Now and then – the UK's finest cities

UK cities are packed with unique and interesting attractions. From World Heritage sites and ancient ruins to top-notch theatres, museums, galleries and everything in between, there’s enough to keep even the most discerning culture vulture satisfied. Many of these urban hubs date to medieval times, and despite the numerous modern additions they still retain much of their traditional character and old-world charm. SunLife recently produced a then and now tool showcasing some of the UK's finest cities, so we have taken inspiration and sourced our own images with descriptions below:  

London

England’s capital offers a rich tapestry of ancient and contemporary sites. The most visited and densely populated city in the UK, London is known for its vibrant nightlife, world-class arts and entertainment and diverse ethnic make-up. When exploring the city, you’ll find crumbling churches sitting side by side with skyscrapers, old pubs wedged between stylish eateries and grand Tudor buildings perched on busy shopping streets.

The city was founded by the Romans around 43 AD and the remains of its medieval borders can still be seen today at The Museum of London, Tower Hill and the Barbican Estate. Some of London’s oldest buildings include the Tower of London, Westminster Hall and Hampton Court Palace, each of which offers a fascinating glimpse into the city’s past life. More modern attractions include The Shard, the London Eye and numerous theatres, museums and art galleries.

Edinburgh

With its historic Old Town and picturesque Georgian New Town, Edinburgh is steeped in culture. The city dates to the Mesolithic era and became Scotland’s capital in the 15th century. Today, it’s a centre for education, law, literature and science and is home to a number of significant establishments, including the National Museum of Scotland and the Scottish National Gallery.

Iconic landmarks such as Edinburgh Castle and The Palace of Holyroodhouse offer a fascinating insight into what the city once was. Meanwhile, royalists won’t want to miss the chance to take a tour of the Royal Yacht Britannia, which was used by the Queen from 1954 to 1997. Alternatively, take a leisurely stroll around the elegant Georgian neighbourhoods, or head to the lively Royal Mile to enjoy the atmospheric restaurants and pubs. 

Bath

Nestled in the scenic countryside of south-west England, Bath conjures up images of sand-coloured townhouses and natural springs. A designated World Heritage Site, the city serves as a real-life museum of England’s most prominent periods of history, from the Roman Baths, to the Georgian terraces and the contemporary Thermae Bath Spa. The city has been a sought-after spa town since the 18th century and much of the architecture from this era is still visible, most notably in the sweeping Royal Crescent.

Other must-see attractions include Bath Abbey, which was established in the 7th century and various Roman archaeological sites dotted around the city. There’s also a handful of excellent museums, galleries and theatres which have added to Bath's popularity as a tourist destination.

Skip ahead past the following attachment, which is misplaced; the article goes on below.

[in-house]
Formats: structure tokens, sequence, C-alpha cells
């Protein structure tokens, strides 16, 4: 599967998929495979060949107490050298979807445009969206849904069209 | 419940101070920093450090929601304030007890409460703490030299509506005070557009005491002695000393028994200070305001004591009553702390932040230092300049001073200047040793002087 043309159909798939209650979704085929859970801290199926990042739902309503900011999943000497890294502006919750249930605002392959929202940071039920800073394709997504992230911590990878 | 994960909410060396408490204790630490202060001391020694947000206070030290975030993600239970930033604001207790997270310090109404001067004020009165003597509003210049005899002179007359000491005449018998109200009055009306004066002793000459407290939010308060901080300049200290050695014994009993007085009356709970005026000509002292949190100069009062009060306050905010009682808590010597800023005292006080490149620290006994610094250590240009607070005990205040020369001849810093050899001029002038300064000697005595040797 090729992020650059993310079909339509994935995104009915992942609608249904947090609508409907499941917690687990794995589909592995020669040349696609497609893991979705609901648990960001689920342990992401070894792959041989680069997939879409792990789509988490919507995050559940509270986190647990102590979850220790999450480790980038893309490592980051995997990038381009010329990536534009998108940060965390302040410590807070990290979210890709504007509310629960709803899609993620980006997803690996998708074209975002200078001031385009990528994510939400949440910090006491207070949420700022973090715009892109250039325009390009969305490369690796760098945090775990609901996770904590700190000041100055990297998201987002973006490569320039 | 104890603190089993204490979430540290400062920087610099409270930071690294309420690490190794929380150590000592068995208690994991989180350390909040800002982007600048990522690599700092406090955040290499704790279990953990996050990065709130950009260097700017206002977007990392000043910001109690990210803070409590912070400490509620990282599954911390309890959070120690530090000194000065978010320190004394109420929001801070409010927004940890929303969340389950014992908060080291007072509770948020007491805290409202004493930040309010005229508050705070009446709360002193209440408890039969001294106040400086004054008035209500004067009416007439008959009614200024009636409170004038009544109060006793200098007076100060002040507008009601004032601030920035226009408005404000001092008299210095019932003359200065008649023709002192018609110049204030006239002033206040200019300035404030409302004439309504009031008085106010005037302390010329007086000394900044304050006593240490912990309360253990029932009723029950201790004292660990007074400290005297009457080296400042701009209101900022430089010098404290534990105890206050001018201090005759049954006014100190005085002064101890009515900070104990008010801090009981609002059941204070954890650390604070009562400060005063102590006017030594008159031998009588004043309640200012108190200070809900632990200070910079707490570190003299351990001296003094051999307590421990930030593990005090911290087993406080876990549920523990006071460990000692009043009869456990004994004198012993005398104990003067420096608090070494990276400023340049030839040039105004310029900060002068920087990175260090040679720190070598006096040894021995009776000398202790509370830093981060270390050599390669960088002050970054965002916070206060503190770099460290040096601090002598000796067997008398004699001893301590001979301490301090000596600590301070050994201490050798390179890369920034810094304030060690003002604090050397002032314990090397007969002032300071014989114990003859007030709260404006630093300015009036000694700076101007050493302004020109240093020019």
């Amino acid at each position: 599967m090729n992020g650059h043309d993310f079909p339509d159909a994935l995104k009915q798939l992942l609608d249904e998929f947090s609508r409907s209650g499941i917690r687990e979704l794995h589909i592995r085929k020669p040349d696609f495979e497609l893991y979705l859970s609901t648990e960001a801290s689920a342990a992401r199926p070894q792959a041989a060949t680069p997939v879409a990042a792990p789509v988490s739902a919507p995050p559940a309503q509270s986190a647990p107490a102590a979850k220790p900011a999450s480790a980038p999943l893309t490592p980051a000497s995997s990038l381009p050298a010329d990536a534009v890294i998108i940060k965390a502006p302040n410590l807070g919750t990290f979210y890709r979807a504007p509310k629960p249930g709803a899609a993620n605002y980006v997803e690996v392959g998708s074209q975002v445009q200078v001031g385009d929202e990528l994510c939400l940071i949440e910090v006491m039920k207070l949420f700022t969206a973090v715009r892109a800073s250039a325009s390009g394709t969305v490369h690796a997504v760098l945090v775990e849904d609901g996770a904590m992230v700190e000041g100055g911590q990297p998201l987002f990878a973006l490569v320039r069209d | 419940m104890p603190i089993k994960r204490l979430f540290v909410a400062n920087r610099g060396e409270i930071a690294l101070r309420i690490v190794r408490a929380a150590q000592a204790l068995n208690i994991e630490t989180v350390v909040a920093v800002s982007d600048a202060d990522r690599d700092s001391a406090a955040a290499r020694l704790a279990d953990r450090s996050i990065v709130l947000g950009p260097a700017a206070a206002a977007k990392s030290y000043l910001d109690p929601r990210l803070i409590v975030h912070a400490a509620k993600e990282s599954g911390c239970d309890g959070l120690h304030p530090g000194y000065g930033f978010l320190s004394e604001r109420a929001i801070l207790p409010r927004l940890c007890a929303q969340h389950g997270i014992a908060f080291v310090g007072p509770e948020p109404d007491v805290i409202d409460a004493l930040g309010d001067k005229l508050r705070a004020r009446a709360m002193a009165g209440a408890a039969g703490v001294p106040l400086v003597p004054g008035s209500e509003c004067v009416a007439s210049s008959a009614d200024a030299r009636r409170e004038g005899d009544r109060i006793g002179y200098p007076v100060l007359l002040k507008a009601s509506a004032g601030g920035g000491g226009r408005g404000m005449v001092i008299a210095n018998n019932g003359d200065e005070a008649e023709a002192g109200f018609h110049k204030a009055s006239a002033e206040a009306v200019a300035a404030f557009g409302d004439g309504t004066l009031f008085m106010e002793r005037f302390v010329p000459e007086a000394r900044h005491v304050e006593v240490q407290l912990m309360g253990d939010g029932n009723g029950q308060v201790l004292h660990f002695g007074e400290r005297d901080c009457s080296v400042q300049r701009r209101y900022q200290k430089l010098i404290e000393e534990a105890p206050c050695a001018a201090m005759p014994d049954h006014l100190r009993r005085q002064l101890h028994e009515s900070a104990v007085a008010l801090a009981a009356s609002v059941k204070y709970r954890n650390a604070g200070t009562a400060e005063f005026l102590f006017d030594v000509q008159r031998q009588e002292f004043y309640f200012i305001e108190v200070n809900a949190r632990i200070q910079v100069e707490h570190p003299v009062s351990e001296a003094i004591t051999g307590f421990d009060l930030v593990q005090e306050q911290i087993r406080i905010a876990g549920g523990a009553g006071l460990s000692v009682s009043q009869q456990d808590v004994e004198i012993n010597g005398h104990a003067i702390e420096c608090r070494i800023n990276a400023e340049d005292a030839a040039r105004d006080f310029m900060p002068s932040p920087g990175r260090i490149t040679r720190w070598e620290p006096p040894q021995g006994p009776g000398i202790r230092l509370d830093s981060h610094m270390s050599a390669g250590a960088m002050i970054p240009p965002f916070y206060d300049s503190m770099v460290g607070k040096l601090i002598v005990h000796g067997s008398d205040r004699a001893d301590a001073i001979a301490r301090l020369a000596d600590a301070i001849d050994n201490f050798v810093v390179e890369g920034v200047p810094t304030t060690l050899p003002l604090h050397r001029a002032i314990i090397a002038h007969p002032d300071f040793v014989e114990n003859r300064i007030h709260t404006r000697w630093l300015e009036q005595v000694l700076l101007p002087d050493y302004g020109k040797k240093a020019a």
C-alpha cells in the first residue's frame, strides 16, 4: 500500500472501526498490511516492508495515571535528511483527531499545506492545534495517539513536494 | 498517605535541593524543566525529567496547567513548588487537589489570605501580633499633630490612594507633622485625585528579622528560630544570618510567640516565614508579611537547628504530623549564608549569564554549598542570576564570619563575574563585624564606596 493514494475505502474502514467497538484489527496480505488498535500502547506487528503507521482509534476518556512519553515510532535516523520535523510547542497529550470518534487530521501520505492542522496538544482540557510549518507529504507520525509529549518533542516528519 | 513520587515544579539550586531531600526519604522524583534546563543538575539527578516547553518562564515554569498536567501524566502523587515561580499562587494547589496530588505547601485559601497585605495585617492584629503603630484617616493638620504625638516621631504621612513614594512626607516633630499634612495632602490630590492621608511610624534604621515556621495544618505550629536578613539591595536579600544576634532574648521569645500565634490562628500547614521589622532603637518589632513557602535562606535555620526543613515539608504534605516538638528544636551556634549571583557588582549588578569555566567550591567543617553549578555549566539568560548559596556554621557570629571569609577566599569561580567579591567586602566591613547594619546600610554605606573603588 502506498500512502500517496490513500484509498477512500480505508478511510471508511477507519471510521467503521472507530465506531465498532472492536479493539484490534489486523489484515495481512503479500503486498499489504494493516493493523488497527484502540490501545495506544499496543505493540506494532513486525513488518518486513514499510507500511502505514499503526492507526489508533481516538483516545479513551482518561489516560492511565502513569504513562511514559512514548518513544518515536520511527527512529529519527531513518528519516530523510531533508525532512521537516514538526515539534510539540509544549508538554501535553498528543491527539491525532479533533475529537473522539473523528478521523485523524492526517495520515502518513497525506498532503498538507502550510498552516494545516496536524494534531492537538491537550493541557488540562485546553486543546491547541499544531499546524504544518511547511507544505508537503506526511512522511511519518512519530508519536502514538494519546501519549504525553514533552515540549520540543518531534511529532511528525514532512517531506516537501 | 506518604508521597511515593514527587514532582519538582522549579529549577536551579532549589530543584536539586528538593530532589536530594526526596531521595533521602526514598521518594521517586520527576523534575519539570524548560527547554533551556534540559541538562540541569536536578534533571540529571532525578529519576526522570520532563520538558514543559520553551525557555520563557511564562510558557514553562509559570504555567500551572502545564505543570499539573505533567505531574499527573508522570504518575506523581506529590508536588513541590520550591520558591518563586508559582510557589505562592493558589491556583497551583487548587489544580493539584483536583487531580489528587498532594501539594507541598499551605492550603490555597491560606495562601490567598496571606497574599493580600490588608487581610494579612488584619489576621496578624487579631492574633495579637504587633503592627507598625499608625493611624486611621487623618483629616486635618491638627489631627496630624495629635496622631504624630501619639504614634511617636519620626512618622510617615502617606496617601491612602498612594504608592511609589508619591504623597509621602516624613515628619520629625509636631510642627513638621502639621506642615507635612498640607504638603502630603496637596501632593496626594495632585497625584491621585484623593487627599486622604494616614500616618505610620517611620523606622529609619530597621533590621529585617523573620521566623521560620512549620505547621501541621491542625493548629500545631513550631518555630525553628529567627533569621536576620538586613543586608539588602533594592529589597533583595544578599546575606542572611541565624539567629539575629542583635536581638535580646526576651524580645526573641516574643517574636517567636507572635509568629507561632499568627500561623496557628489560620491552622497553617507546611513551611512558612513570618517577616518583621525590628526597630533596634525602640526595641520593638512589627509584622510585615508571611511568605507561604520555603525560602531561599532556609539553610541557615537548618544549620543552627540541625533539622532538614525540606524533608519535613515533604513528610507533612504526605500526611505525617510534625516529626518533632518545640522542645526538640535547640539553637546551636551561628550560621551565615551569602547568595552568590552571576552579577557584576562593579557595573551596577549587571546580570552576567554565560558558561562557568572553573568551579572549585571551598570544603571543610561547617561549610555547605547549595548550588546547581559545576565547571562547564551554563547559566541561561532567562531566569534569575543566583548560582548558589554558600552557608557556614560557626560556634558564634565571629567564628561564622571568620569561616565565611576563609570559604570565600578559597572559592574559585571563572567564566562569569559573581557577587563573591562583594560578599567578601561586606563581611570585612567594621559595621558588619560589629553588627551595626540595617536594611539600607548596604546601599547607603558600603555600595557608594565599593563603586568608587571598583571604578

Chester

With its black-and-white buildings, hilltop castle, Grade I Listed city walls, cathedral and Roman amphitheatre remains, Chester is a history-buff’s paradise. This attractive city has some medieval buildings, although a lot of the architecture comes from the Victorian era. The walls, which encircle the city and run for almost two miles, are some of the most well preserved in the UK. A public footpath follows the circumference and passes several interesting sights along the way, including the heavily photographed Eastgate Clock and Phoenix Tower.

If you fancy a spot of retail therapy, the unique Chester Rows offer a selection of stylish shops and boutiques. The Grosvenor Museum is also well worth a visit for its interactive exhibits, Roman tombstones and gallery. Chester plays host to numerous cultural events throughout the year, including music concerts, literary festivals and open-air theatre productions. 

Oxford

Although most well known for its esteemed university, Oxford affords plenty of other sightseeing opportunities. However, no trip to this vibrant cosmopolitan city would be complete without exploring the various college buildings and walking in the footsteps of the illustrious alumni. Notable university buildings include the Ashmolean Museum, the Bodleian Library, Christ Church Picture Gallery and Meadow, and the Sheldonian Theatre.

Aside from the main tourist attractions, it’s worth venturing off the beaten path to discover the quaint cafés, independent shops and bustling markets tucked away, down the side streets. In terms of nightlife, there’s a decent selection of bars, pubs, theatres and comedy clubs around the city centre.

Offering a complementary blend of old and new, these wonderful cities are unlike anywhere else in the world and are perfect for weekend visit.

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